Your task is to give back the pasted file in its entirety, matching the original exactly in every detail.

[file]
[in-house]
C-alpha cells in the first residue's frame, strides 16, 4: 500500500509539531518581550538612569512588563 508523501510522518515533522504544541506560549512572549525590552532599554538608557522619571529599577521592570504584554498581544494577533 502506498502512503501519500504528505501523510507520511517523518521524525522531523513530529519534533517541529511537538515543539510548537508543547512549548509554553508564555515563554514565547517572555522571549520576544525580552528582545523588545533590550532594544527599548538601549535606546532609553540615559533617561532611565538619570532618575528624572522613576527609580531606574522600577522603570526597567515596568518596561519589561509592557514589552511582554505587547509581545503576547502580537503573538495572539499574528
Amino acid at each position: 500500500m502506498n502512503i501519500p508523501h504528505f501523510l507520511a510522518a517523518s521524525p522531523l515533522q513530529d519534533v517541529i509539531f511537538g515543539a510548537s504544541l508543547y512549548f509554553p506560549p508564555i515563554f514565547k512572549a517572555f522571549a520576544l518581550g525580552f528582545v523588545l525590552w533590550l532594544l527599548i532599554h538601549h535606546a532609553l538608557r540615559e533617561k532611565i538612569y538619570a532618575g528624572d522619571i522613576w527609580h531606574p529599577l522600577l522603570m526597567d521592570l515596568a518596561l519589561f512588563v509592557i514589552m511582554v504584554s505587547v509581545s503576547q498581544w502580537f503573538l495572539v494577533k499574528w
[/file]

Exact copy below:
[in-house]
C-alpha cells in the first residue's frame, strides 16, 4: 500500500509539531518581550538612569512588563 508523501510522518515533522504544541506560549512572549525590552532599554538608557522619571529599577521592570504584554498581544494577533 502506498502512503501519500504528505501523510507520511517523518521524525522531523513530529519534533517541529511537538515543539510548537508543547512549548509554553508564555515563554514565547517572555522571549520576544525580552528582545523588545533590550532594544527599548538601549535606546532609553540615559533617561532611565538619570532618575528624572522613576527609580531606574522600577522603570526597567515596568518596561519589561509592557514589552511582554505587547509581545503576547502580537503573538495572539499574528
Amino acid at each position: 500500500m502506498n502512503i501519500p508523501h504528505f501523510l507520511a510522518a517523518s521524525p522531523l515533522q513530529d519534533v517541529i509539531f511537538g515543539a510548537s504544541l508543547y512549548f509554553p506560549p508564555i515563554f514565547k512572549a517572555f522571549a520576544l518581550g525580552f528582545v523588545l525590552w533590550l532594544l527599548i532599554h538601549h535606546a532609553l538608557r540615559e533617561k532611565i538612569y538619570a532618575g528624572d522619571i522613576w527609580h531606574p529599577l522600577l522603570m526597567d521592570l515596568a518596561l519589561f512588563v509592557i514589552m511582554v504584554s505587547v509581545s503576547q498581544w502580537f503573538l495572539v494577533k499574528w